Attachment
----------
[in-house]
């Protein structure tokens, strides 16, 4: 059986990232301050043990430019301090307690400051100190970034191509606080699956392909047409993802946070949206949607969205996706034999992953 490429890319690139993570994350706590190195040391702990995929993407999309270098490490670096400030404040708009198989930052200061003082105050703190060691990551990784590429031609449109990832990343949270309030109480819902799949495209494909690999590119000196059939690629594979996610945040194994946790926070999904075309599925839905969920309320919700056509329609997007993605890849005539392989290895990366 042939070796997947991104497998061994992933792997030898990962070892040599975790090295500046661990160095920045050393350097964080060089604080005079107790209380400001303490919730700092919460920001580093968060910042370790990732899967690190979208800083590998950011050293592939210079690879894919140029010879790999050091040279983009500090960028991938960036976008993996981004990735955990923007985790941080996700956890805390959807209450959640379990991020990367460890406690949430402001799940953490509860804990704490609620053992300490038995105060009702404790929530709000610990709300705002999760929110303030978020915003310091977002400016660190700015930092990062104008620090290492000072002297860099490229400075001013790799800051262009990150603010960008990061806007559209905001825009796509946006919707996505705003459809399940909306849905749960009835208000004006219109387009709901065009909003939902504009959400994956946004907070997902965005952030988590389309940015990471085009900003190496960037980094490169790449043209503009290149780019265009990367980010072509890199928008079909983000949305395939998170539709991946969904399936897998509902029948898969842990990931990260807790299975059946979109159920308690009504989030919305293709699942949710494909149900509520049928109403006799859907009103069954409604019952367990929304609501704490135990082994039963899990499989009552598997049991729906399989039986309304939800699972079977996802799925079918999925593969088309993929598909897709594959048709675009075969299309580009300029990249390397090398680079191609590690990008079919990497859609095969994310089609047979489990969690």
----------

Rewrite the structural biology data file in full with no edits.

[in-house]
């Protein structure tokens, strides 16, 4: 059986990232301050043990430019301090307690400051100190970034191509606080699956392909047409993802946070949206949607969205996706034999992953 490429890319690139993570994350706590190195040391702990995929993407999309270098490490670096400030404040708009198989930052200061003082105050703190060691990551990784590429031609449109990832990343949270309030109480819902799949495209494909690999590119000196059939690629594979996610945040194994946790926070999904075309599925839905969920309320919700056509329609997007993605890849005539392989290895990366 042939070796997947991104497998061994992933792997030898990962070892040599975790090295500046661990160095920045050393350097964080060089604080005079107790209380400001303490919730700092919460920001580093968060910042370790990732899967690190979208800083590998950011050293592939210079690879894919140029010879790999050091040279983009500090960028991938960036976008993996981004990735955990923007985790941080996700956890805390959807209450959640379990991020990367460890406690949430402001799940953490509860804990704490609620053992300490038995105060009702404790929530709000610990709300705002999760929110303030978020915003310091977002400016660190700015930092990062104008620090290492000072002297860099490229400075001013790799800051262009990150603010960008990061806007559209905001825009796509946006919707996505705003459809399940909306849905749960009835208000004006219109387009709901065009909003939902504009959400994956946004907070997902965005952030988590389309940015990471085009900003190496960037980094490169790449043209503009290149780019265009990367980010072509890199928008079909983000949305395939998170539709991946969904399936897998509902029948898969842990990931990260807790299975059946979109159920308690009504989030919305293709699942949710494909149900509520049928109403006799859907009103069954409604019952367990929304609501704490135990082994039963899990499989009552598997049991729906399989039986309304939800699972079977996802799925079918999925593969088309993929598909897709594959048709675009075969299309580009300029990249390397090398680079191609590690990008079919990497859609095969994310089609047979489990969690």